Published on 28th July 2016
Circa – Valley of the Windmill
Circa return after a five year hiatus with a new studio album, Valley of the Windmill. Since And So On (2011) the band has updated their sound and once again changed the line-up with the ever present Billy Sherwood (lead vocals and guitars) and Tony Kaye (keyboards) being joined once again by drummer Scott Connor with Rick Tierney taking over the bass duties. Valley of the Windmill is loaded with four epic tracks, the shortest clocking in at over seven minutes in length. This is the band’s fifth album and I think one of, if not, their best.
Silent Resolve is the second longest track and one of my favourites. After a quiet, ethereal keyboard opening, we get what sounds like a pipe organ which expands and takes over the soundscape. A fantastic opening from a band known for their great starts. Lead guitar, bass and some of the most powerful drums I have heard on a Circa album join in to create a wonderful Yes–like presence.
Then Billy Sherwood sings his first vocals; “Silent Resolve, it will remain like a star, it shines on”, followed by Hammond-like keys, smashing drums and plenty of bass and lead guitar before Billy rips off a solo riff that glistens with elegance. Sherwood sings,
“A long history of fallen tears,
So many years.
No signs of resolution.
History of violence unresolved.
Take more than you give.
Cannot live and let live.”
Yes, relevant lyrics describing historic epics as well as current events. A building crescendo of instrumental bravado fuels the passion these artists use to create an overwhelming soundscape before Billy delivers some of the best lyrics I’ve heard on a Circa album,
“Like winter turns to spring.
Like Saturn holds its rings…in place.
Like water finds its own level.
By nature’s own design
We are resolved to turn the pages
Pointing out our golden ages
Reaching out beyond desire.”
An excellent song full of some of the album’s best lyrics and music.
Empire Over opens with powerful lead electric guitar solos reaching skyward and glittering keyboards following closely behind. Powerful drums and deep bass help balance the high pitched scream. The Gods of war are all over this powerful piece of music. Sherwood sings,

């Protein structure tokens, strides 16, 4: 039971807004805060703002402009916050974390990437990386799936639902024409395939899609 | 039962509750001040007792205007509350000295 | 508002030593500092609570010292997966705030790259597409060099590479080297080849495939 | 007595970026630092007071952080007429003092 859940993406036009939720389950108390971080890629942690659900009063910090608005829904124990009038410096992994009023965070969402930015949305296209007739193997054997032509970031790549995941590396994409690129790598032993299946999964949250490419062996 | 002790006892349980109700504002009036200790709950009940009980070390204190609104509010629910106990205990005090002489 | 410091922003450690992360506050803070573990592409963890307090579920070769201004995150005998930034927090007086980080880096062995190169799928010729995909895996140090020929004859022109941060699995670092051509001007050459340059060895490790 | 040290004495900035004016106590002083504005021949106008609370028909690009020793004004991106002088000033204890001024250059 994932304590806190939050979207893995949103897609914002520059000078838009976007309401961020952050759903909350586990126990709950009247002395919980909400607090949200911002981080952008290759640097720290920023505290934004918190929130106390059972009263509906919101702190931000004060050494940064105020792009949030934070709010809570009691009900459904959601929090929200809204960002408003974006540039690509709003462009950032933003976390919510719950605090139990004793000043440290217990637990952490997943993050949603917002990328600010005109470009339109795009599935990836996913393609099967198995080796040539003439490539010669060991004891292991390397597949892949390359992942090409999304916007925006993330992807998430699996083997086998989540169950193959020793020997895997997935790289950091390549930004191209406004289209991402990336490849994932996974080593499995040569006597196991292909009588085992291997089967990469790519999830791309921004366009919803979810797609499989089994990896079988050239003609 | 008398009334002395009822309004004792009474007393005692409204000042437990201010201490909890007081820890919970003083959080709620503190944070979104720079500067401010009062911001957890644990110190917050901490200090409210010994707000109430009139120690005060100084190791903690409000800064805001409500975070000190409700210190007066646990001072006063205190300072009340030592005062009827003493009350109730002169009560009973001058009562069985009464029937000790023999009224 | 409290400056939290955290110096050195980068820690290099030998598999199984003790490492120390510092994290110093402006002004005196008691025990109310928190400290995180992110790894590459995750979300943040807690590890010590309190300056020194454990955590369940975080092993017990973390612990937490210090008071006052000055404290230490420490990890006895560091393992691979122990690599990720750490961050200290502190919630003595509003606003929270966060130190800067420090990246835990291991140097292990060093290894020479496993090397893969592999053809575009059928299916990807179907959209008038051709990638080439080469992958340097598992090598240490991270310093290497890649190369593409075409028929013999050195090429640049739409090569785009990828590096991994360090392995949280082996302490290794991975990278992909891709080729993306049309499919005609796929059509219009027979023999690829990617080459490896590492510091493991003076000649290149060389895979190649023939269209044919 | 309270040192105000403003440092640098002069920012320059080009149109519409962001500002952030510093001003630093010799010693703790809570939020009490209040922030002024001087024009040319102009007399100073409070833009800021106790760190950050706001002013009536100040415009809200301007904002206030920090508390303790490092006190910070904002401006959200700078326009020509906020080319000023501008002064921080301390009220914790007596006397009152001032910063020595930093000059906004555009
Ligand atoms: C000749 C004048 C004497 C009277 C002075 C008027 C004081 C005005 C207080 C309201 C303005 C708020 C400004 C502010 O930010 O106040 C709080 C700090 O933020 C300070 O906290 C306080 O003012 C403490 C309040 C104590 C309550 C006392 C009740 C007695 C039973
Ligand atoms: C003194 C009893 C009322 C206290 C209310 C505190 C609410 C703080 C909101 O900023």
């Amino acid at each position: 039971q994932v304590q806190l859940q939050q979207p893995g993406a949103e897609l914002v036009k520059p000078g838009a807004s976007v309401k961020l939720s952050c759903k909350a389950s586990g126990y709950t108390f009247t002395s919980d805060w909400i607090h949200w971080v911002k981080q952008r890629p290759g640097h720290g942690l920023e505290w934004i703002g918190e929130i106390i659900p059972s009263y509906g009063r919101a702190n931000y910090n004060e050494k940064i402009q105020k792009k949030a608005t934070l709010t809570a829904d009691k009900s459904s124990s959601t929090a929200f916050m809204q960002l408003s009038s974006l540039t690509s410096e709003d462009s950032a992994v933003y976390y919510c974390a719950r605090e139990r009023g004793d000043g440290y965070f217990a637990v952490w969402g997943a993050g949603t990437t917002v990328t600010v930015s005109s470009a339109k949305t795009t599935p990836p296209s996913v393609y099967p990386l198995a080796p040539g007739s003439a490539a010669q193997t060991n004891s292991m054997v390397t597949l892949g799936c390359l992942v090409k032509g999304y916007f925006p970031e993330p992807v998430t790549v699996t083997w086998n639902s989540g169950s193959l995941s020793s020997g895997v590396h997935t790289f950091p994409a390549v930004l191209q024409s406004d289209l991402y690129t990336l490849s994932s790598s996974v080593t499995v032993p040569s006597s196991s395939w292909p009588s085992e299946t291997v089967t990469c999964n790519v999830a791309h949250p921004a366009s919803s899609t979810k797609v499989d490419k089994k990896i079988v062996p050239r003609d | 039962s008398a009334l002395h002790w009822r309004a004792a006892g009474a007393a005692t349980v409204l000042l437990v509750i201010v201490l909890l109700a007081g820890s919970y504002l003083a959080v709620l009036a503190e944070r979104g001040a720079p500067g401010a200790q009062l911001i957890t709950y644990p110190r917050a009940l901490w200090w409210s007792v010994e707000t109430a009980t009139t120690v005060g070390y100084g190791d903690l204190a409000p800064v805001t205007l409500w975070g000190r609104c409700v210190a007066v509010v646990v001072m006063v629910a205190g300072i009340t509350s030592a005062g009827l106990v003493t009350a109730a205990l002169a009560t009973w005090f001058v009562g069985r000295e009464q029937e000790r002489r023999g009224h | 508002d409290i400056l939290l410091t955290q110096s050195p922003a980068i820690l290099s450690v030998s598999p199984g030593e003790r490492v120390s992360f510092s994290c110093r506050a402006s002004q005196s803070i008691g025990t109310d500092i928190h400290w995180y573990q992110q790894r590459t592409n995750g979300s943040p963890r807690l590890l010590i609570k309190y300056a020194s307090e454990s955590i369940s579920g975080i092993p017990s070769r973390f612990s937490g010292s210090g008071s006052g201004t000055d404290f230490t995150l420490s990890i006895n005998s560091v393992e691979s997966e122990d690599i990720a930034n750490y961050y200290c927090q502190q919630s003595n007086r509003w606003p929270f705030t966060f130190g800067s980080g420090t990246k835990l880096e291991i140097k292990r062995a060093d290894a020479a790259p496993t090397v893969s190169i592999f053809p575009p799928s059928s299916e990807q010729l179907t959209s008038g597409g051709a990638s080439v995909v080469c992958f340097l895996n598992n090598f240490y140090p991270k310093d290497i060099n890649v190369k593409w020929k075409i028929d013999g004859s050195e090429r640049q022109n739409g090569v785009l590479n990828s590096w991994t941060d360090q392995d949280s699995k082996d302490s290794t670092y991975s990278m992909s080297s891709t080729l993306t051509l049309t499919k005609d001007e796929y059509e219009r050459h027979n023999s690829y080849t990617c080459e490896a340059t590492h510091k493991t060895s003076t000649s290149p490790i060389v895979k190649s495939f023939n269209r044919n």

“Pledged to do or die
Marching onto battlefields, awaiting the battle cry.
Campaign after campaign.
Increased by the God of War.
Glory for evermore.”
Like ELP’s Mars, The Bringer of War, without the deep voice of Greg Lake and set at a faster pace, powerful keys supported by lead and bass guitar with stronger drums than I can remember from Circa. Sherwood sings, “Witness to the fall. The empire over” to the close.
The title track opens with softer lead guitar and Sherwood singing,
Waiting for the winds to spin the blades of steel around.
They stand as if defiant
Waiting for the winds.
The shadows cast are so surreal.
The mechanized machinery
Waiting for the wind.”
Yes, nature in control of technology might be the theme, or at least how we can create a balance, a return to the best of what made the past better than the present. Ecological renewal and the hope that wind will be the energy to power our future. As a resident of California, I’m sure Sherwood is ecologically aware and would like to rid places like LA of its almost permanent smog. Sherwood sings, “There’s only one road through us.”
At nearly 19-minutes Our Place Under the Sun is the longest track, and like the closers on previous Circa albums always being the best, this is no exception. Sherwood sings,
“Embrace the calling not your own.
Plotting your course through the unknown.
Ever shifting direction
While you’re empowered by the mystery.
Not all you get is what you see,
There’s more than your perception
Focusing on the future,
Envisioning what could be.
But keeping a perspective
The signs will be there along the way
For your detection.”
all set to some awesome Keith Emerson–like keyboards, banging drums, and shearing electric guitars and bass. And so the journey begins…
The instrumental journey is full of short keyboard interludes, lead guitar climbs, power drum segments and plenty of bass, all led by Sherwood’s singing of the song’s theme, “It’s only human nature to want the best for all mankind”. Sherwood stops for the powerful refrain, “All roads lead to tomorrow. Wherever they’ve come from. Life is moments that we’ve borrowed. Make the most of every one.”
At around 11-minutes you hear some of the best keyboard and guitar combos ever to feature on a Circa album. Wakeman level keys mixed well with Squire-esque bass, it took me right back to the power and mystery of the Going for the One album. It lasts a good minute, but I wish it had been more.
The track closes strongly with one more powerful keyboard and guitar entourage, leaving you interested in hearing what is next. Sherwood sings,
“All the planets aligning.
Future’s just begun.
Pathways to our re-defining our place under the sun.”
This is a great follow-up to the last release and an album that hopefully charts a new direction towards further Circa material in the future.
Get in, sit back and listen. Enjoy the ride.
01. Silent Resolve (14:41)
02. Empire Over (9:24)
03. Valley Of The Windmill (7:32)
04. Our Place Under The Sun (18:43)
Total Time – 50:20
Billy Sherwood – Vocals & Guitars
Tony Kaye – Keyboards & Hammond
Scott Connor – Drums & Percussion
Rick Tierney – Bass
Record Label: Frontiers Records
Release Date: 8th July 2016
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